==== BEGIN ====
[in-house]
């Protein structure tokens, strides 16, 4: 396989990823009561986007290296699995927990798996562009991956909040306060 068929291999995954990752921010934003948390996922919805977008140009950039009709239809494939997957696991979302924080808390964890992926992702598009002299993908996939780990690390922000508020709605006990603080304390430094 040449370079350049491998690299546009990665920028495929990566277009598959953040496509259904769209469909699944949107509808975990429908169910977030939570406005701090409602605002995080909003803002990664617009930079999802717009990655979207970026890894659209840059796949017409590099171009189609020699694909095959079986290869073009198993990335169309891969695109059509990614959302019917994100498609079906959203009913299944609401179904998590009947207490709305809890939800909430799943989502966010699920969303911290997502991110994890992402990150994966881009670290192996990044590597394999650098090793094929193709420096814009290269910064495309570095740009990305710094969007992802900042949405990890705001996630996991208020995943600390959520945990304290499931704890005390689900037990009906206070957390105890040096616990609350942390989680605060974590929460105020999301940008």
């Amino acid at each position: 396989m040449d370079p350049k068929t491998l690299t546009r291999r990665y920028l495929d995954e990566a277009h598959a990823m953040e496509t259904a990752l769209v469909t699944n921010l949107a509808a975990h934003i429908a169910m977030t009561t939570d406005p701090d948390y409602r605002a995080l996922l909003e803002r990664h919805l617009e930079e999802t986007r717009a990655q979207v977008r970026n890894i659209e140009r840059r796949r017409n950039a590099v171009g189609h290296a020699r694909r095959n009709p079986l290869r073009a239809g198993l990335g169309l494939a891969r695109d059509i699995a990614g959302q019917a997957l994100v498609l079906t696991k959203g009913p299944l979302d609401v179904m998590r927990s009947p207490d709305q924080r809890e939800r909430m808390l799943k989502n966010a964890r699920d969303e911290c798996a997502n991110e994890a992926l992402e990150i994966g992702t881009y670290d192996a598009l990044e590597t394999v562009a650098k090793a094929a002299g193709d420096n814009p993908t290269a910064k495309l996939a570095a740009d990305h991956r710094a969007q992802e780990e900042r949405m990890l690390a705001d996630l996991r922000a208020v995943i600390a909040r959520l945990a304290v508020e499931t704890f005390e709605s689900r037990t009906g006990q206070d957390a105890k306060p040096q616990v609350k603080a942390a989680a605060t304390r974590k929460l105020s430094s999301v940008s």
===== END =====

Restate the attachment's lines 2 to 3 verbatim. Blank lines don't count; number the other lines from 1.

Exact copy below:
């Protein structure tokens, strides 16, 4: 396989990823009561986007290296699995927990798996562009991956909040306060 068929291999995954990752921010934003948390996922919805977008140009950039009709239809494939997957696991979302924080808390964890992926992702598009002299993908996939780990690390922000508020709605006990603080304390430094 040449370079350049491998690299546009990665920028495929990566277009598959953040496509259904769209469909699944949107509808975990429908169910977030939570406005701090409602605002995080909003803002990664617009930079999802717009990655979207970026890894659209840059796949017409590099171009189609020699694909095959079986290869073009198993990335169309891969695109059509990614959302019917994100498609079906959203009913299944609401179904998590009947207490709305809890939800909430799943989502966010699920969303911290997502991110994890992402990150994966881009670290192996990044590597394999650098090793094929193709420096814009290269910064495309570095740009990305710094969007992802900042949405990890705001996630996991208020995943600390959520945990304290499931704890005390689900037990009906206070957390105890040096616990609350942390989680605060974590929460105020999301940008």
């Amino acid at each position: 396989m040449d370079p350049k068929t491998l690299t546009r291999r990665y920028l495929d995954e990566a277009h598959a990823m953040e496509t259904a990752l769209v469909t699944n921010l949107a509808a975990h934003i429908a169910m977030t009561t939570d406005p701090d948390y409602r605002a995080l996922l909003e803002r990664h919805l617009e930079e999802t986007r717009a990655q979207v977008r970026n890894i659209e140009r840059r796949r017409n950039a590099v171009g189609h290296a020699r694909r095959n009709p079986l290869r073009a239809g198993l990335g169309l494939a891969r695109d059509i699995a990614g959302q019917a997957l994100v498609l079906t696991k959203g009913p299944l979302d609401v179904m998590r927990s009947p207490d709305q924080r809890e939800r909430m808390l799943k989502n966010a964890r699920d969303e911290c798996a997502n991110e994890a992926l992402e990150i994966g992702t881009y670290d192996a598009l990044e590597t394999v562009a650098k090793a094929a002299g193709d420096n814009p993908t290269a910064k495309l996939a570095a740009d990305h991956r710094a969007q992802e780990e900042r949405m990890l690390a705001d996630l996991r922000a208020v995943i600390a909040r959520l945990a304290v508020e499931t704890f005390e709605s689900r037990t009906g006990q206070d957390a105890k306060p040096q616990v609350k603080a942390a989680a605060t304390r974590k929460l105020s430094s999301v940008s």